This exam is abstracted from the standardized oral examination method recommended by the World Health Organization. The method is consistent with those followed by the Centers for Disease Control and Prevention and the National Institutes of Health. It requires adequate lighting, a dental mouth mirror, two 2" x 2" gauze squares, and gloves; it should take no longer than 5 minutes. The examination is conducted with the patient seated. Any intraoral prostheses are removed before starting.
The extraoral and perioral tissues are examined first, followed by the intraoral tissues. The extraoral assessment includes inspection of the face, head, and neck. The face, ears, and neck are observed, noting any asymmetry or changes on the skin such as crusts, fissuring, growths, and/or color change. The regional lymph node areas are bilaterally palpated to detect any enlarged nodes. If enlargement is detected, the examiner should determine the mobility and consistency of the nodes. A recommended order of examination includes the preauricular, submandibular, anterior cervical, posterior auricular, and posterior cervical regions.
The perioral and intraoral examination procedure follows a seven-step systematic assessment of the lips; labial mucosa and sulcus; commissures, buccal mucosa, and sulcus; gingiva and alveolar ridge; tongue; floor of the mouth; and hard and soft palate. Lips Begin examination by observing the lips with the patient's mouth both closed and open. Note the color, texture and any surface abnormalities of the upper and lower vermilion borders.
With the patient's mouth partially open, visually examine the labial mucosa and sulcus of the maxillary vestibule and frenum and the mandibular vestibule. Observe the color, texture, and any swelling or other abnormalities of the vestibular mucosa and gingiva.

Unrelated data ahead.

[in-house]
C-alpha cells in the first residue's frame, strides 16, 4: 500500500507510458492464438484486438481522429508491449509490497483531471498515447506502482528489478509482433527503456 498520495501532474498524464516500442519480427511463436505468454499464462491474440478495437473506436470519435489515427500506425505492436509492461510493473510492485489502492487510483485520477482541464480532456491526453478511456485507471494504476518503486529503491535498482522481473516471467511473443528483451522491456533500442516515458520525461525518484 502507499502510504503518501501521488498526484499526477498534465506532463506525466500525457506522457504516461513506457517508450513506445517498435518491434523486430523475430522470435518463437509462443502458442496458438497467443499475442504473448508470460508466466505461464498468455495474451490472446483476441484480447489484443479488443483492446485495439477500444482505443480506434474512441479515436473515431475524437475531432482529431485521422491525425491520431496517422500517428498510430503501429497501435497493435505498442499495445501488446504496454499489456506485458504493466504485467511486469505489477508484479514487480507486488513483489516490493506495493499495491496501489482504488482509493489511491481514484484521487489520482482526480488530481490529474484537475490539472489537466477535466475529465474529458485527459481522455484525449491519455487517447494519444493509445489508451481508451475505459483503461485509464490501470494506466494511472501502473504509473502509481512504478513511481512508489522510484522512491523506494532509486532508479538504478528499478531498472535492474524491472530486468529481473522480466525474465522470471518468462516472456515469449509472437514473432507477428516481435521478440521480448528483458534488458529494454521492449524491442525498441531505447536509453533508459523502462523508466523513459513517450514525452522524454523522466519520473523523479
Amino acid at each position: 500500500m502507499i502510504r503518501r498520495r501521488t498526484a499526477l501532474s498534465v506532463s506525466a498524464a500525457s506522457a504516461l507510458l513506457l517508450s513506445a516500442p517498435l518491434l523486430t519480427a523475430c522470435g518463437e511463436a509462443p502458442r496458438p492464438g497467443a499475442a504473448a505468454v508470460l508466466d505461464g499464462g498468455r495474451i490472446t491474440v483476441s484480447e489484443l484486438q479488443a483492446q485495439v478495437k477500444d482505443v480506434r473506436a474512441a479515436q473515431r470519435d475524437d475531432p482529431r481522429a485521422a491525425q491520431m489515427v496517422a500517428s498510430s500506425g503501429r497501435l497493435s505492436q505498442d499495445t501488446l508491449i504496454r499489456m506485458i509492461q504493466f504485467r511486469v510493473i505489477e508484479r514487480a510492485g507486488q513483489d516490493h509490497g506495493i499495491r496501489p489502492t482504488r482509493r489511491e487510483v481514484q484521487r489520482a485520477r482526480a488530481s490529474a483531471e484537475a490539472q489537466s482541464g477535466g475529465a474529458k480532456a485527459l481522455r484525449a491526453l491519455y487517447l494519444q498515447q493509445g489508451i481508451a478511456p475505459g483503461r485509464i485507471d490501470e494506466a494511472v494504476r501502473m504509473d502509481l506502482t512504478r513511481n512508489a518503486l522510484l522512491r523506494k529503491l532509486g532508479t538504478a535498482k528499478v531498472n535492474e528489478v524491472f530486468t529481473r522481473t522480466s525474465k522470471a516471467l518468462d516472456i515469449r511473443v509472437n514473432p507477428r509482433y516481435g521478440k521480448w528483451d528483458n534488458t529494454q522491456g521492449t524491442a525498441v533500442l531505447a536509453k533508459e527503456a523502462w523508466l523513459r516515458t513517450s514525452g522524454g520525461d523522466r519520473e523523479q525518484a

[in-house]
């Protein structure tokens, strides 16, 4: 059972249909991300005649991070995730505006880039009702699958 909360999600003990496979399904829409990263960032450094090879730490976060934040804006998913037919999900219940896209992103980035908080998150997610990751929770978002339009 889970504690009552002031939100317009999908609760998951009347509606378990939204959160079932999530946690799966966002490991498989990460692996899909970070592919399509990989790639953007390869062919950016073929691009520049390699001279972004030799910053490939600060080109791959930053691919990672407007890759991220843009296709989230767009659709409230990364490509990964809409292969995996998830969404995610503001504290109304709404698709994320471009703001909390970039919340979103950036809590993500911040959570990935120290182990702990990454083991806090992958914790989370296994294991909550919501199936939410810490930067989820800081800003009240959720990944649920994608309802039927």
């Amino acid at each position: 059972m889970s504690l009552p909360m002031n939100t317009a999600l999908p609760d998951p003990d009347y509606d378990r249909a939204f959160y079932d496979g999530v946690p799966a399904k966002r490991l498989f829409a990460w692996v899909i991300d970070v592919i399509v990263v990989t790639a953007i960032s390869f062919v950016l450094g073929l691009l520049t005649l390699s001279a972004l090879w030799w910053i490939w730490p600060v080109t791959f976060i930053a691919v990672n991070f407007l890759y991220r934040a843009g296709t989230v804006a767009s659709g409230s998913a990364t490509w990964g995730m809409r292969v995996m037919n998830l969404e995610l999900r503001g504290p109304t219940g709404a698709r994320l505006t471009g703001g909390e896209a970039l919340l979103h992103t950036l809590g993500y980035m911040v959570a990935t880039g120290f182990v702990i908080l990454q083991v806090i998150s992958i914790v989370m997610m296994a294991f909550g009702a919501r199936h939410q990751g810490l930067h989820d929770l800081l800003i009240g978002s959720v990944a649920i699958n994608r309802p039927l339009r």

Retract the buccal mucosa. Examine first the right then the left buccal mucosa extending from the labial commissure and back to the anterior tonsillar pillar. Note any change in pigmentation, color, texture, mobility, and other abnormalities of the mucosa, making sure that the commissures are examined carefully and are not covered by the retractors during the retraction of the cheek.
First, examine the buccal and labial aspects of the gingiva and alveolar ridges (processes) by starting with the right maxillary posterior gingiva and alveolar ridge and then move around the arch to the left posterior area. Drop to the left mandibular posterior gingiva and alveolar ridge and move around the arch to the right posterior area. Second, examine the palatal and lingual aspects as had been done on the facial side, from right to left on the palatal (maxilla) and left to right on the lingual (mandible).
With the patient's tongue at rest, and mouth partially open, inspect the dorsum of the tongue for any swelling, ulceration, coating, or variation in size, color, or texture. Also note any change in the pattern of the papillae covering the surface of the tongue and examine the tip of the tongue. The patient should then protrude the tongue, and the examiner should note any abnormality of mobility or positioning.
With the aid of mouth mirrors, inspect the right and left lateral margins of the tongue.
Grasping the tip of the tongue with a piece of gauze will assist full protrusion and will aid examination of the more posterior aspects of the tongue's lateral borders.